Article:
Amyloid Clumps Formed on Space Station Affected by Microgravity

Amyloid Clumps Formed on Space Station Affected by Microgravity
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Experiments on the International Space Station showed gravity affects the formation of amyloids, the pathological tangles of proteins found in the brains of those with Alzheimer’s disease.

Both the speed by which they formed and the structure they took in microgravity differed from amyloids formed through similar means in an Earth-bound lab, the scientists reported, helping to understand how proteins assemble in ways that turn toxic.

A study on this work, “Characterization of amyloid ß fibril formation under microgravity conditions,” was published in the journal npj Microgravity, a publication of the journal Nature.

Amyloid-beta is a peptide — a short chain of amino acids, the building blocks of proteins — found throughout the body. Although its normal healthy function remains a topic of debate, clumps of misfolded amyloid-beta in the brain area hallmark feature of Alzheimer’s disease and contribute to the death of neurons.

As such, amyloid-beta is an attractive target for potential Alzheimer’s therapies. But scientists have yet to understand how it converts from a soluble, single-molecule form to a pathological (disease-causing) clump of many misshapen molecules known as amyloid fibrils, or plaques.

Scientists know that amyloid-beta’s physiological environment influences amyloid formation. Picking apart each of the factors involved should reveal not only their role in fibril formation, but clues as to how they disrupt that process.

The effect of gravity is one key factor in any Earth-bound lab. Therefore, scientists from Japan sent four sets of frozen amyloid-beta samples to the Japanese Experiment Module, called KIBO, on the space station, where gravity is low enough to allow for weightlessness (microgravity). There they were incubated for nine days in conditions that would promote amyloid formation.

The samples then returned to Earth, where scientists compared the space-grown ones to Earth-grown samples incubated under the same conditions. That is, the only difference between the samples was gravity.

Samples grown in space showed a much slower rate of fibril formation than those that didn’t. Tests revealed that the amyloid-beta samples from the space station took longer to begin forming fibrils, and that this delay continued throughout the entire process. This suggested that microgravity affects the two phases of amyloid-beta self-organization: nucleation, in which a few individual proteins come together to form a fibril, and elongation, where these fibrils grow longer in size.

Amyloid fibril structures were then analyzed using cryogenic electron microscopy, a powerful technique in which electrons are used to reveal the shapes of individual molecules in cryogenically frozen samples. This is similar to how light is used to view shapes in conventional microscopy.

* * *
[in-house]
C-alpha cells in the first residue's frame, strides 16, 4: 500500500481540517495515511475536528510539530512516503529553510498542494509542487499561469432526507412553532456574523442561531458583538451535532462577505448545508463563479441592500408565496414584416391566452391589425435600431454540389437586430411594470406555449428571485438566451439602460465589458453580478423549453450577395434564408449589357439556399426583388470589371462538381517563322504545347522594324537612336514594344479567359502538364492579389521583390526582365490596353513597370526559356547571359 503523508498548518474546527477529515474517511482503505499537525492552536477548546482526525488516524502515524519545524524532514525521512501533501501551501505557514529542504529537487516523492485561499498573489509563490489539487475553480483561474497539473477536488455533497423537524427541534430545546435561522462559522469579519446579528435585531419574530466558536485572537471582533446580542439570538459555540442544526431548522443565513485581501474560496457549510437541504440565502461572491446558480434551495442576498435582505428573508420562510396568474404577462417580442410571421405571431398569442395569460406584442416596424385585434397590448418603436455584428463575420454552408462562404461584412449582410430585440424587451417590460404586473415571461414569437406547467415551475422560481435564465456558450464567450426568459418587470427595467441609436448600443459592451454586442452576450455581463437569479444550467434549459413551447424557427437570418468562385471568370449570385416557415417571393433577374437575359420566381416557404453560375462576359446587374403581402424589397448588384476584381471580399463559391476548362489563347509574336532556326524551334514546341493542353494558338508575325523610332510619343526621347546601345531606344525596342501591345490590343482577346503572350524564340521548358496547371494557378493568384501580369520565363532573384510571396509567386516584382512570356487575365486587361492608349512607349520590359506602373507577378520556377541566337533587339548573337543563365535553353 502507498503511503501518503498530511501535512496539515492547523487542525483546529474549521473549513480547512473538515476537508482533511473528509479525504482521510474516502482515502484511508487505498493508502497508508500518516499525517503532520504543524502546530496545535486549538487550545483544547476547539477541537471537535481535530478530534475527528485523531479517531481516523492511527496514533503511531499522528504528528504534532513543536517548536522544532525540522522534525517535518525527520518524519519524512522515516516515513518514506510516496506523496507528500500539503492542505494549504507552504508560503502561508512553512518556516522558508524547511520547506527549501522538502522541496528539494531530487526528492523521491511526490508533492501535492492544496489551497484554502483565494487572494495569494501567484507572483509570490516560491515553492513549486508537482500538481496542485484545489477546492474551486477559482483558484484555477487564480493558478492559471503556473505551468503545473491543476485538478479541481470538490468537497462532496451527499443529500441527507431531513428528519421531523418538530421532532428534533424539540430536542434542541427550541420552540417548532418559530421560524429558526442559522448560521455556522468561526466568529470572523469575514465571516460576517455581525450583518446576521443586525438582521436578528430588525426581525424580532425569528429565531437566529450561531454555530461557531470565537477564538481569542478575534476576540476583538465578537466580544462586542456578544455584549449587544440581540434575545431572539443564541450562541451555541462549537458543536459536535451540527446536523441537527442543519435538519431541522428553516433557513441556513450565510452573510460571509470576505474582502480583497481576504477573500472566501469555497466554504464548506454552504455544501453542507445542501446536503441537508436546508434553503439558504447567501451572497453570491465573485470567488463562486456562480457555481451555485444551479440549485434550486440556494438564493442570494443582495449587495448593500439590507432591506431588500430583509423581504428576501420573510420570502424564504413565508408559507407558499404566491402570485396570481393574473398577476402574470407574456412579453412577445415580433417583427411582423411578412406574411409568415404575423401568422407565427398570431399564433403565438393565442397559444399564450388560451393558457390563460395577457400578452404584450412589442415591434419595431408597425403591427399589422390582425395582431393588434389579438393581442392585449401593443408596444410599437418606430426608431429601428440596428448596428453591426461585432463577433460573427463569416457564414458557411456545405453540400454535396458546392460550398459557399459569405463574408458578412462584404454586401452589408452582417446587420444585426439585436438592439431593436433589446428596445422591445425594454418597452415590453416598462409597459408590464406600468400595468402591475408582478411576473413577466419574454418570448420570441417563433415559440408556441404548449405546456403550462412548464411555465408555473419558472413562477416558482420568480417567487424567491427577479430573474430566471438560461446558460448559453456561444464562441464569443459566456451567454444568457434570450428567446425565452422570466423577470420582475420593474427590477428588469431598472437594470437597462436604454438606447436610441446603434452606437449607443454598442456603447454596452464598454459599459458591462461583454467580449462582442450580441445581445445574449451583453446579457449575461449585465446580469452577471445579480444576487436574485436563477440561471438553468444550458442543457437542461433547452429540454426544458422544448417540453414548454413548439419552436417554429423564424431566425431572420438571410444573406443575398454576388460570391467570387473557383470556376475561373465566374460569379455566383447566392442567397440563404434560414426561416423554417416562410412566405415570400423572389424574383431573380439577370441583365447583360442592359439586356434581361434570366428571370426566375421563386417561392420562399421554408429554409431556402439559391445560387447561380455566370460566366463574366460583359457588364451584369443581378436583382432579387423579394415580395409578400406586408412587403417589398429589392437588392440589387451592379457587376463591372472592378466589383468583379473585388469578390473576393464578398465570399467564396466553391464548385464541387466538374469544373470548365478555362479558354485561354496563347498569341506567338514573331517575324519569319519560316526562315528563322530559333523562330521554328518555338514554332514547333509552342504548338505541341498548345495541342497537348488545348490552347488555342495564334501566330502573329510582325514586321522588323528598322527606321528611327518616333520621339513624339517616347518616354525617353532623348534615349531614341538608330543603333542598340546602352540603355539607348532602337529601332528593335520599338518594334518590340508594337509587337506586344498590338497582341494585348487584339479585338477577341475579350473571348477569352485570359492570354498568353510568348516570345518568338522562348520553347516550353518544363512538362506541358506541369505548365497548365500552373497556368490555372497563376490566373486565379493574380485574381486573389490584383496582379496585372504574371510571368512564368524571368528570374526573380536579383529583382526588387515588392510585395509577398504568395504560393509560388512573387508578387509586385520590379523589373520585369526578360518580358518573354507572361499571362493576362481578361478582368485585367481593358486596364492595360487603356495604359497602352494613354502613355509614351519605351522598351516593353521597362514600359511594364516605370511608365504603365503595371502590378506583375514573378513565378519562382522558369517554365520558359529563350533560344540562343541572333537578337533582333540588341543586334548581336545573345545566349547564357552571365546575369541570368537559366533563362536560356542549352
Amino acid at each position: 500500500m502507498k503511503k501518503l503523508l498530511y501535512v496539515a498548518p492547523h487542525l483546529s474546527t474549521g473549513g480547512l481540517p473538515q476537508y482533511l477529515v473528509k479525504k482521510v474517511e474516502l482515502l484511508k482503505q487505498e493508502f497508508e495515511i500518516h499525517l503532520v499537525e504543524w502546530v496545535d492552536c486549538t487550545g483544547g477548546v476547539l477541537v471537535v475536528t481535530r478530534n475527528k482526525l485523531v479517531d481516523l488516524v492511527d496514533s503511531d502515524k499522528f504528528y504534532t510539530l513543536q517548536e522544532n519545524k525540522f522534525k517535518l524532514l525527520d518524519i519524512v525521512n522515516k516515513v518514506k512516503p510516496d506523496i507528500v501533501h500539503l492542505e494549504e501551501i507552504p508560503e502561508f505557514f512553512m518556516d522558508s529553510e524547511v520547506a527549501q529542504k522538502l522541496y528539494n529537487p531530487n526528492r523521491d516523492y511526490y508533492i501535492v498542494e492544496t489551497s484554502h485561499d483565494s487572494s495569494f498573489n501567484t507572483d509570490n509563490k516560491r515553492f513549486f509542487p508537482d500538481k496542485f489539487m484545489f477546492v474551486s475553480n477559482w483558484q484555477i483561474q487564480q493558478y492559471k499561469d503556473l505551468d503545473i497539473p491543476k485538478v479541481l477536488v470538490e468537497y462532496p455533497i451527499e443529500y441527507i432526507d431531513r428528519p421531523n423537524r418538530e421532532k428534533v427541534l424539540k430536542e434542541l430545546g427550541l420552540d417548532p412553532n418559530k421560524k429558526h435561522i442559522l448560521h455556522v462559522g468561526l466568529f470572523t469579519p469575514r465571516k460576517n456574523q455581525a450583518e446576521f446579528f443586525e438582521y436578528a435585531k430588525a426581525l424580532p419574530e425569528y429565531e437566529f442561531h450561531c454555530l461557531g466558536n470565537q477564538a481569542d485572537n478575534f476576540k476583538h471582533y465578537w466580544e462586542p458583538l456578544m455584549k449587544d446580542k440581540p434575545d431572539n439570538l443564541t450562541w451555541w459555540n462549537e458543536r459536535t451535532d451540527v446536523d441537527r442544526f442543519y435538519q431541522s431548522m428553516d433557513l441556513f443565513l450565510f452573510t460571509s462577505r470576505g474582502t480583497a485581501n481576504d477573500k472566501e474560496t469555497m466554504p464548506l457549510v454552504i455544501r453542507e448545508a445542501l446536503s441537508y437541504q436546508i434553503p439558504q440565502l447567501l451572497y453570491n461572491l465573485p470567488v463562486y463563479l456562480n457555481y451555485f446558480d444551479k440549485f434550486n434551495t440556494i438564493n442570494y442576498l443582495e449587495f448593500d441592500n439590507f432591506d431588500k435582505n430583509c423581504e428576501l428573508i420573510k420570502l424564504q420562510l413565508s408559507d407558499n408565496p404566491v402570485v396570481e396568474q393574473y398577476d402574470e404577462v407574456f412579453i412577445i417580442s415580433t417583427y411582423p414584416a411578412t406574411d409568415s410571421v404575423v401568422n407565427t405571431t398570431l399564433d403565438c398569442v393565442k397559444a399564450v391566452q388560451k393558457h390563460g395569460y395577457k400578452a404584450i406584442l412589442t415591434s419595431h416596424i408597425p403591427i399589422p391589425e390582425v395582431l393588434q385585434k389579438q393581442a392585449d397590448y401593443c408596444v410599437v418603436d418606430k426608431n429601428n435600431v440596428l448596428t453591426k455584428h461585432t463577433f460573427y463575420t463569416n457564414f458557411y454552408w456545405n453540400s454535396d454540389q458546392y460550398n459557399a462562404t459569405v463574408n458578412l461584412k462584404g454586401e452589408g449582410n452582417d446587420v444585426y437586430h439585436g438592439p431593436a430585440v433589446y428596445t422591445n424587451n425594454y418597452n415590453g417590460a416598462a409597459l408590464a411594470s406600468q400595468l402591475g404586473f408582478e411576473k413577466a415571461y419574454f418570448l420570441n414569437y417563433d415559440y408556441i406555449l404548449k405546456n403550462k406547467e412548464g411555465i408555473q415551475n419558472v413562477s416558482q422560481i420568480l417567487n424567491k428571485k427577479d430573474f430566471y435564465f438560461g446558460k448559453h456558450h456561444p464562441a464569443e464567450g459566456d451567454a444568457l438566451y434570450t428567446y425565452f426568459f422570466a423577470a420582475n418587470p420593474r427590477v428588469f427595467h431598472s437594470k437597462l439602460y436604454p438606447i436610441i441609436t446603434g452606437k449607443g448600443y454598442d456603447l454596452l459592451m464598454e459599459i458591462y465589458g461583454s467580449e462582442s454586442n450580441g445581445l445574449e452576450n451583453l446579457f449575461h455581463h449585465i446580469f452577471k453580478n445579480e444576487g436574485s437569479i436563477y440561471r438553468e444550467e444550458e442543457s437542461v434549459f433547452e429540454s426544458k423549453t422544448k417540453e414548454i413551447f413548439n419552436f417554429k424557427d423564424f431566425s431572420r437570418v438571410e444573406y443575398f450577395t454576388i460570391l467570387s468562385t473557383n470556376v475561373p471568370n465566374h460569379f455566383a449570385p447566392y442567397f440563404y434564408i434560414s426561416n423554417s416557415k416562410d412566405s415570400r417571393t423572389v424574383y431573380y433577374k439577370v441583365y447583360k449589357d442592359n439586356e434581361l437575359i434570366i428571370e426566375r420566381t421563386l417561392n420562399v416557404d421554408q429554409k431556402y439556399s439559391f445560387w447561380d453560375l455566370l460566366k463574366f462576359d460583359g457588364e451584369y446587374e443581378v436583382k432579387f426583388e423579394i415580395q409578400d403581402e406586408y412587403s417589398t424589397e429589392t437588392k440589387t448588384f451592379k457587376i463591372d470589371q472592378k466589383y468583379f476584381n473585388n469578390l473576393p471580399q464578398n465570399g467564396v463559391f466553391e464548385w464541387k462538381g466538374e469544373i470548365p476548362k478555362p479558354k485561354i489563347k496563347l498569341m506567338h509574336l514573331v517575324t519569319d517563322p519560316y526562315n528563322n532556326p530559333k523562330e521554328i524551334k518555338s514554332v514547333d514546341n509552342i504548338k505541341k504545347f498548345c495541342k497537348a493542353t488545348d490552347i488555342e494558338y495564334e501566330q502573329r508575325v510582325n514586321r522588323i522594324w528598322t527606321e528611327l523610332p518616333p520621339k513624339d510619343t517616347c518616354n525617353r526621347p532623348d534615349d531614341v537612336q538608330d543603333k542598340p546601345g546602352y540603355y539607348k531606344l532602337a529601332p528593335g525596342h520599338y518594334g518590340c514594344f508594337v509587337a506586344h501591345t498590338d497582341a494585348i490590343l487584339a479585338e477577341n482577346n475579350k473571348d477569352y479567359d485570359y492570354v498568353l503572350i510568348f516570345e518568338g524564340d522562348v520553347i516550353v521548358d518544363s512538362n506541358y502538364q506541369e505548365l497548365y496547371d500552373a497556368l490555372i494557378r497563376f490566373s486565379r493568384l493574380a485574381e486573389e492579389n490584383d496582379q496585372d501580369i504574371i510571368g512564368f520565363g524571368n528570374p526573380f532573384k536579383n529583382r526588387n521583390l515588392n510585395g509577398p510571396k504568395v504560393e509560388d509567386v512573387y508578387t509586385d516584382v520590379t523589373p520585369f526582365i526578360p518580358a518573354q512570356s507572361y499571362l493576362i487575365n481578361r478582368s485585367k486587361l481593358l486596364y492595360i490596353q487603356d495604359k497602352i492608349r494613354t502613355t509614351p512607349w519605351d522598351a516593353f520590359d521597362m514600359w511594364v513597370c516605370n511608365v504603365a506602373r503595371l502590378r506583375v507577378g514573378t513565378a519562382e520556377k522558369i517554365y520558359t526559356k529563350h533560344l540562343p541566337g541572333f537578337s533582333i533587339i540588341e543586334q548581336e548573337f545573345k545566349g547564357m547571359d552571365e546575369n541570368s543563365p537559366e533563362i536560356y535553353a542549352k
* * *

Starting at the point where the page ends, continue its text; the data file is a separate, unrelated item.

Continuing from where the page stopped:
The space-grown fibrils were generally well separated and unbranched with periodic, or repeating, structures. They separated into two types, called type 1 and type 2. Type 1 fibrils, which accounted for roughly 80% of the total, had narrow crossovers, or points where the fibrils constricted, while type 2 crossovers were broader.

Although the ground-based fibrils, referred to as type G, bore more in common with type 1, both space-grown fibrils adopted generally more twisted structures than those of type G.

The researchers suggested that microgravity limits convective flow — that which is caused by different temperatures in a solution — through amyloid-beta’s natural environment. This, in turn, limits the number of times that growing fibrils come into contact with each other or with the bottom surface of petri dish, as would occur with gravity.

According to the researchers, the space station provides an ideal environment to study amyloid formation.

“The comparative analyses of amyloid fibril structures formed with and without gravity provide a deeper understanding of how microenvironmental factors surrounding assembling proteins affect fibril formation. Moreover, microgravity can offer unique opportunities for detailed observation of the earlier processes of amyloid formation,” they wrote.

In collaboration with other groups, the team intends to use this experimental setup to explore other variants of amyloid-beta, including hereditary ones, to understand the molecular mechanisms that drive amyloid formation and, more generally, the self-organization of biological molecules.

Forest Ray received his PhD in systems biology from Columbia University, where he developed tools to match drug side effects to other diseases. He has since worked as a journalist and science writer, covering topics from rare diseases to the intersection between environmental science and social justice. He currently lives in Long Beach, California.
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Ana holds a PhD in Immunology from the University of Lisbon and worked as a postdoctoral researcher at Instituto de Medicina Molecular (iMM) in Lisbon, Portugal. She graduated with a BSc in Genetics from the University of Newcastle and received a Masters in Biomolecular Archaeology from the University of Manchester, England. After leaving the lab to pursue a career in Science Communication, she served as the Director of Science Communication at iMM.
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Forest Ray received his PhD in systems biology from Columbia University, where he developed tools to match drug side effects to other diseases. He has since worked as a journalist and science writer, covering topics from rare diseases to the intersection between environmental science and social justice. He currently lives in Long Beach, California.
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